The purchase of Wordle by the New York Times is the next move in a meteoric rise for the word-based logic game. From its humble origins – a game played between a puzzle-loving couple – to a daily routine for millions around the world, the Wordle craze has been nothing short of a phenomenon.
Will this new partnership be the game’s ‘jump the shark’ moment, or can the New York Times retain the essence of Josh Wardle’s simple but addictive game – and keep its impressive streak going? Our Content & Communications Coordinator Reece Mowlem explores the Wordle obsession.
About three weeks ago, my Twitter feed began to become populated with a seemingly random distribution of green, yellow and grey coloured squares, all accompanied by a single term: Wordle. At first I just ignored the obscure additions to my daily scroll, simply flicking past the hordes of grids floating amongst my expansive sea of sporting news. But as the frequency of the posts increased, so did my intrigue. What was Wordle? Where did it come from? And why was it now suddenly dominating my timeline?
Not only did a simple Google search supply me with the answers I desired, it also led me to Wordle itself. Six and a half frustrating – yet rewarding – minutes later, I too was sharing with the internet my pride at unearthing CRANK in just four turns; I had become a perpetuator of the craze.
As addicted as I have become to Wordle, it is not the playing of the game that compelled me to write this piece. The catalyst for these words was the lightning fast reactions and abundant creativity of social media managers all across the globe.
Where there is popularity there is an opportunity – and Wordle is plenty popular. In this scenario, the opportunity is for brands to increase their reach by leveraging the virality of Wordle to forge fun, eye-catching and engaging content. Although minimalist in its aesthetic, the layout of the game has been proven by the sharpest of social media teams to have potentially endless possibilities.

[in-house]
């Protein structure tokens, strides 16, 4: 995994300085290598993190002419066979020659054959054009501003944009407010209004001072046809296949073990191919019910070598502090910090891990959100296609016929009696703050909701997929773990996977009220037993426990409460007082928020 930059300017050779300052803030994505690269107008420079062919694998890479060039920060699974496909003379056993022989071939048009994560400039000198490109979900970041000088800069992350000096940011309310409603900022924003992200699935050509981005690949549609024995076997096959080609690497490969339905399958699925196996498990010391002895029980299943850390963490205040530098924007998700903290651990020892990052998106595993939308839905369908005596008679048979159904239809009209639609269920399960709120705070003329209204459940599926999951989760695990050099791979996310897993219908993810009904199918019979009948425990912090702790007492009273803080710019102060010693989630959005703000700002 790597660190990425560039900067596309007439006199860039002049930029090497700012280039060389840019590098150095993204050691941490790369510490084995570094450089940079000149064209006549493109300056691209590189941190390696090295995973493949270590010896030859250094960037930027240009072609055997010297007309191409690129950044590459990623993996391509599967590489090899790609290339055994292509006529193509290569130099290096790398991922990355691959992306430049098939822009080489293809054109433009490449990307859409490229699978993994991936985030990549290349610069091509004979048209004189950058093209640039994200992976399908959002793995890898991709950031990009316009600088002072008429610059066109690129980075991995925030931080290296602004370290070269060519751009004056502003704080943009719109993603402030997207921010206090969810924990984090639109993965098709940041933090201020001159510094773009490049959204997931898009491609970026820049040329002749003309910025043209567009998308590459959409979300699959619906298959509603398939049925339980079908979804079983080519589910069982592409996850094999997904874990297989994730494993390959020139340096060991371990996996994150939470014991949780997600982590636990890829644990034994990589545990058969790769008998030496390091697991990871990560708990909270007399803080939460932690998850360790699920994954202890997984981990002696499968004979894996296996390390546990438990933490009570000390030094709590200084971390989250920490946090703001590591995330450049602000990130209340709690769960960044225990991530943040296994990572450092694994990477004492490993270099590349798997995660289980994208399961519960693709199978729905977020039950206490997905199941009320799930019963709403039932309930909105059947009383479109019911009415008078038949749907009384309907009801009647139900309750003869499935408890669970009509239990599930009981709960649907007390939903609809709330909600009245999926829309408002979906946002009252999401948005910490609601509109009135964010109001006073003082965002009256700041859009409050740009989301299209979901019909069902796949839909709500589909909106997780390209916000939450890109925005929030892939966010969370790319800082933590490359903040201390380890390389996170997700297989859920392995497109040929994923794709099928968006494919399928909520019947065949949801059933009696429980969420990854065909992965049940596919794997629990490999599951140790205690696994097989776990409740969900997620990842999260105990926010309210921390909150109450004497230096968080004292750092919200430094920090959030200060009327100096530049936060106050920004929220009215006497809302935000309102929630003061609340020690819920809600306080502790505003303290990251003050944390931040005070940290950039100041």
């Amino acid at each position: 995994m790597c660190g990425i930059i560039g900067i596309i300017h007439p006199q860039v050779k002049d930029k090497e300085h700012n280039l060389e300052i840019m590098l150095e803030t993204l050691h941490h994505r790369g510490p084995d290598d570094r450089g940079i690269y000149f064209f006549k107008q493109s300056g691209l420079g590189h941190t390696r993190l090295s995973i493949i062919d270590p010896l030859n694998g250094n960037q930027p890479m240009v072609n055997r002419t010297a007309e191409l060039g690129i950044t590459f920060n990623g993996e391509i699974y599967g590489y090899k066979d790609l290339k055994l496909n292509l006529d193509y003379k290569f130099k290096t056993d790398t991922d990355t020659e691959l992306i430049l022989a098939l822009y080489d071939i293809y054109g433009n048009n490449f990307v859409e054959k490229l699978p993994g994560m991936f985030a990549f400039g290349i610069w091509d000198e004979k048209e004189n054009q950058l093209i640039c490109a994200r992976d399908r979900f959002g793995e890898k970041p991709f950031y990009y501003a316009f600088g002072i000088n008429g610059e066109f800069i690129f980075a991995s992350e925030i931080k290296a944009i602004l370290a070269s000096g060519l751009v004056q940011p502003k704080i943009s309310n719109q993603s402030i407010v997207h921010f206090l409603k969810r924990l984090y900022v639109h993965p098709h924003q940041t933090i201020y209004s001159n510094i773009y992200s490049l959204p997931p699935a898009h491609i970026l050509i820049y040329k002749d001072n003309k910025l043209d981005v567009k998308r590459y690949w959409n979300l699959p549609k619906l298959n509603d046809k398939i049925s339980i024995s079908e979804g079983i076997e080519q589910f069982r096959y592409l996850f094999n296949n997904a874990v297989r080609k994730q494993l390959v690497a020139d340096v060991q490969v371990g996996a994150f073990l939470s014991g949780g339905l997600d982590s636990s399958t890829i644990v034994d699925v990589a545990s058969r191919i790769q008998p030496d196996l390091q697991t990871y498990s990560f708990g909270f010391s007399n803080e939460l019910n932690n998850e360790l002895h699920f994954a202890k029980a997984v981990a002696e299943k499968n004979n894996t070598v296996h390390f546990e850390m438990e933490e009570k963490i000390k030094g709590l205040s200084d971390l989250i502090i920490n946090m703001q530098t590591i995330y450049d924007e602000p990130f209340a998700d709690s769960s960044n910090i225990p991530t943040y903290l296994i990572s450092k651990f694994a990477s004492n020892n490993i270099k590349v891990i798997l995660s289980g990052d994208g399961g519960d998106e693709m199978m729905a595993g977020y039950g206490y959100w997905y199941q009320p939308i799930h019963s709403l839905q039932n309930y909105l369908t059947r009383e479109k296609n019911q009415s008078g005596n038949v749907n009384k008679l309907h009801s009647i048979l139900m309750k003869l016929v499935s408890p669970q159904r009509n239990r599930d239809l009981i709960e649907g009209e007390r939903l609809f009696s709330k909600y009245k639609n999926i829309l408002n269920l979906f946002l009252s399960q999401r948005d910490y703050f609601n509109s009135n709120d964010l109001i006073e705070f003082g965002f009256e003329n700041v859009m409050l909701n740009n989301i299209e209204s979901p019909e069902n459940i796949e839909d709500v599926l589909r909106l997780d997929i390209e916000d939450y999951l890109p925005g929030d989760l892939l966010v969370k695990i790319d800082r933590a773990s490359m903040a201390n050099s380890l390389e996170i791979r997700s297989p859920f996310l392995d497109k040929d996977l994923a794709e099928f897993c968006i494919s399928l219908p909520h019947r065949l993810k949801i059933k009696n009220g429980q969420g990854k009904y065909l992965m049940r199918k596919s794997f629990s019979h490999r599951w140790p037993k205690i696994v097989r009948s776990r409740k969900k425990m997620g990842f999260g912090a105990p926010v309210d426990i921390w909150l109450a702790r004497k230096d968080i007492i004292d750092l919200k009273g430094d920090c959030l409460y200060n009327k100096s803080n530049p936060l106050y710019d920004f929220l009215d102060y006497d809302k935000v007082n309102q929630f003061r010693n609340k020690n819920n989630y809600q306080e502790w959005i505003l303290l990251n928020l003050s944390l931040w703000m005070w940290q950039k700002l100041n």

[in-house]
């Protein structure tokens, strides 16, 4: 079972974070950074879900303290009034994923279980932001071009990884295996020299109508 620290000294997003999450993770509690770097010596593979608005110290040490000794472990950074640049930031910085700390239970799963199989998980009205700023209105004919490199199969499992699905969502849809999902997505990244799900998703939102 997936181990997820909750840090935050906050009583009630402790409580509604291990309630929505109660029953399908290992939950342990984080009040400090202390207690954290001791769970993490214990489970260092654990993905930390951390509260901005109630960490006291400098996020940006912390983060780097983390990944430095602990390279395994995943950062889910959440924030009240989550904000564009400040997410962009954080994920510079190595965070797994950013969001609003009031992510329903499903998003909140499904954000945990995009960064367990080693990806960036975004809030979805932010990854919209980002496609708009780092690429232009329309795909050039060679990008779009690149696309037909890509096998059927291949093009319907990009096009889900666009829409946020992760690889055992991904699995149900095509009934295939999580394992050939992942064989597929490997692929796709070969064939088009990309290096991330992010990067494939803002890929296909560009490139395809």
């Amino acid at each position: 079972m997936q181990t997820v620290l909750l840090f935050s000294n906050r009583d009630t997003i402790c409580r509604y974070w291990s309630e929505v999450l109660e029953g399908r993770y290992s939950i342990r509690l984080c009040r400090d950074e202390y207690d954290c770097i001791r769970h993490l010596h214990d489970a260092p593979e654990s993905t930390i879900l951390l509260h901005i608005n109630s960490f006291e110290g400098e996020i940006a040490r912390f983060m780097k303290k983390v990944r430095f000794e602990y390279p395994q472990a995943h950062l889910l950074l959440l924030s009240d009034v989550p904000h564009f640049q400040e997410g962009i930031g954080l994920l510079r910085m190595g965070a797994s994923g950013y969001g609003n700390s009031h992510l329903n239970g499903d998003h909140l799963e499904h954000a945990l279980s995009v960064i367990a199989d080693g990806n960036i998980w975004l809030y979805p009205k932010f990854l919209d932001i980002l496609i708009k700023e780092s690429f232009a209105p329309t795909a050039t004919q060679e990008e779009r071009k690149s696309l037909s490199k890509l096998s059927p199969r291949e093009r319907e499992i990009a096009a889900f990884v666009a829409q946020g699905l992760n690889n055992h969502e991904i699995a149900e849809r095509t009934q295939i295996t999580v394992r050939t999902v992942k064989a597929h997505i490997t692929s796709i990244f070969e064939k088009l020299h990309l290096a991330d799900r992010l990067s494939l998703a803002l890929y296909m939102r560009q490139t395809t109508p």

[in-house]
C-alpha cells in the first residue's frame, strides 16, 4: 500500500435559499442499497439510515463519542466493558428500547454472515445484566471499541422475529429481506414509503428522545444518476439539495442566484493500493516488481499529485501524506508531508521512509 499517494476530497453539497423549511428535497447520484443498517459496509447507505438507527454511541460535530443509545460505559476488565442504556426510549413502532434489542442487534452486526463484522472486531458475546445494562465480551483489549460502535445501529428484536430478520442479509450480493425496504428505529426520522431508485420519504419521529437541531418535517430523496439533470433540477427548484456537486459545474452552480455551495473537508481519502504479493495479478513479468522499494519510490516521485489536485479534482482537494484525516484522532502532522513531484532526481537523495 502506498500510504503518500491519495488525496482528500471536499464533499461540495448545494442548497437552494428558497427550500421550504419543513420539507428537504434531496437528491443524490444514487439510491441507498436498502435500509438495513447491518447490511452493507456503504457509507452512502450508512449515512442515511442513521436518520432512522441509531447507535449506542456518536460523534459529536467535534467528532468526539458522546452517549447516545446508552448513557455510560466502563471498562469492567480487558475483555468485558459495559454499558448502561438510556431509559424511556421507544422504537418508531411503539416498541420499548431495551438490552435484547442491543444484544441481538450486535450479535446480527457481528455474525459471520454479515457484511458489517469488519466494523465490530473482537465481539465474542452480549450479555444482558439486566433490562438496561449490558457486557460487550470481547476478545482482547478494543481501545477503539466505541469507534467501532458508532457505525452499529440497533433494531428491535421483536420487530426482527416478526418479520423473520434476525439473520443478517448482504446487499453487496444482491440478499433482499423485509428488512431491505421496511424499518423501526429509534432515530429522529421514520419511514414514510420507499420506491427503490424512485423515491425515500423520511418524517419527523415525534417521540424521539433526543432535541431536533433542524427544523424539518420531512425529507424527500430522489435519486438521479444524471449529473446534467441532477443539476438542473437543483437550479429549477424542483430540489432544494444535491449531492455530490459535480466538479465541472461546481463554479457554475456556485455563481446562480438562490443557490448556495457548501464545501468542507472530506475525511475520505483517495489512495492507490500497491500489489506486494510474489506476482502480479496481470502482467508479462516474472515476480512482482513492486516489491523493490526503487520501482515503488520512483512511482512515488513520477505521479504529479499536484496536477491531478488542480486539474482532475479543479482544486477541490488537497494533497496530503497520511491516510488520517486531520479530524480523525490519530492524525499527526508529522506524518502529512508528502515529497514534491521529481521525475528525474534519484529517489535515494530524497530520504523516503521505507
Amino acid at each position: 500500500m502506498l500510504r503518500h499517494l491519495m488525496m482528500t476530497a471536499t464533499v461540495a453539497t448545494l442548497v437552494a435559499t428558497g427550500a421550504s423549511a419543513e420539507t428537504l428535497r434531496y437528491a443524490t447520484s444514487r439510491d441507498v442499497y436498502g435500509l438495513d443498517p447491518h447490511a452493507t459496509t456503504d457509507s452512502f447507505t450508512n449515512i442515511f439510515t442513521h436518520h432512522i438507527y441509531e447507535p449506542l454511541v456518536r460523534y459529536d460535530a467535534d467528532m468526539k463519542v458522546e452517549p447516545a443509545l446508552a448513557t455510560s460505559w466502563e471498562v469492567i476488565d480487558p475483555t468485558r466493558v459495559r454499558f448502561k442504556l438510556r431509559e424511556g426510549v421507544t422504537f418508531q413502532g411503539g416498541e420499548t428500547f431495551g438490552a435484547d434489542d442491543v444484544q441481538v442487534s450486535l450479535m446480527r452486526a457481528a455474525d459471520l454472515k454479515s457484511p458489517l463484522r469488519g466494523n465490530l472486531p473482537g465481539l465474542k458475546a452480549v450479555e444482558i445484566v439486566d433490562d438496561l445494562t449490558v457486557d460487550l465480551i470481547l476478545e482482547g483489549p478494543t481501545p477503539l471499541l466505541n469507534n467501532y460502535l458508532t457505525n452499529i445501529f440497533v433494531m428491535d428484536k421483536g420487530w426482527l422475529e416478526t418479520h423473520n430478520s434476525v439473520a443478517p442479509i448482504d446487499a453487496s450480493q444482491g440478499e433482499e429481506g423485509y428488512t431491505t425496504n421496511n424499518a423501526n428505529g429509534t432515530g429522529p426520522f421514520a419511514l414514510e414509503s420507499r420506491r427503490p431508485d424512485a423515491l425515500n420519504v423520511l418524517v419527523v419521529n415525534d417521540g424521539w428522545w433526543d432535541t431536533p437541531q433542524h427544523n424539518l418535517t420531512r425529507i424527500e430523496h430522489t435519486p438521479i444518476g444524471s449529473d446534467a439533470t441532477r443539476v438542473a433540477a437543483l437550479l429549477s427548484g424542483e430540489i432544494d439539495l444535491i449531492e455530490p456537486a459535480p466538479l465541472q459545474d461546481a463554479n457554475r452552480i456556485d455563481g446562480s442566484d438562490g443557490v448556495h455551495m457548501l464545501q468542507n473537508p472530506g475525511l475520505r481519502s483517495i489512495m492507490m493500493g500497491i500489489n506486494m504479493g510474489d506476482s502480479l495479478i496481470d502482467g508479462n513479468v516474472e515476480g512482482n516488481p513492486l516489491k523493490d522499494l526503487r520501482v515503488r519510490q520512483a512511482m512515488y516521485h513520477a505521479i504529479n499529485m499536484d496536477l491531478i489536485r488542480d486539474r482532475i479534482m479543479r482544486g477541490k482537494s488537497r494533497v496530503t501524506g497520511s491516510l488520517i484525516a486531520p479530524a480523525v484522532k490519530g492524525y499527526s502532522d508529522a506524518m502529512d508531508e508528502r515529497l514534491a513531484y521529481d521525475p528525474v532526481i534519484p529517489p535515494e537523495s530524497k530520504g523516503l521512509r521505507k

The first slice of Wordle-based content that really caught my eye was a tweet from the official account of the new Marvel film ‘Spider-man: No Way Home’. In this instance, a collection of red, blue, and spider emojis had been carefully placed in a grid to depict the costume of the movie’s young hero. Accompanied by a caption of “not wordle just a spidey suit”, the post was simple in its execution, but highly effective at achieving it purpose.
In less than 24 hours, the post accumulated over 100K likes, almost 40K more than the film’s action-packed poster had received less than a week earlier. In fact, the innocuous collection of squares is the account’s most liked post of the year so far, outperforming an array of clips from the film and interviews with the star-studded cast.
The world of sport was also quick to capitalise on the trend, with Mercedes AMG F1, the Las Vegas Raiders, and Chelsea FC just a few of the industry giants putting their own spin on the format to great effect. Even when the content became somewhat predictable, the fans still lapped it up and the likes continued to roll in.
The catalogue of accounts that have since jumped on the Wordle-wagon is now longer than I have time to list, but I can assure you that its extensive. But each and everyone is creative, whilst still keeping the brand’s message at its core – a perfect combination for social success.
Wordle’s seven-figure purchase by the New York Times will undoubtedly herald a shift for the puzzle, but whether that’s for the better or worse will depend on retaining its simplicity and authenticity. For social media managers, the moment may have passed to jump on the Wordle bandwagon, and the next trend awaits. But for puzzle lovers the world over, the daily challenge will be passed into the hands of the New York Times – who has the responsibility of maintaining Wordle’s impressive streak.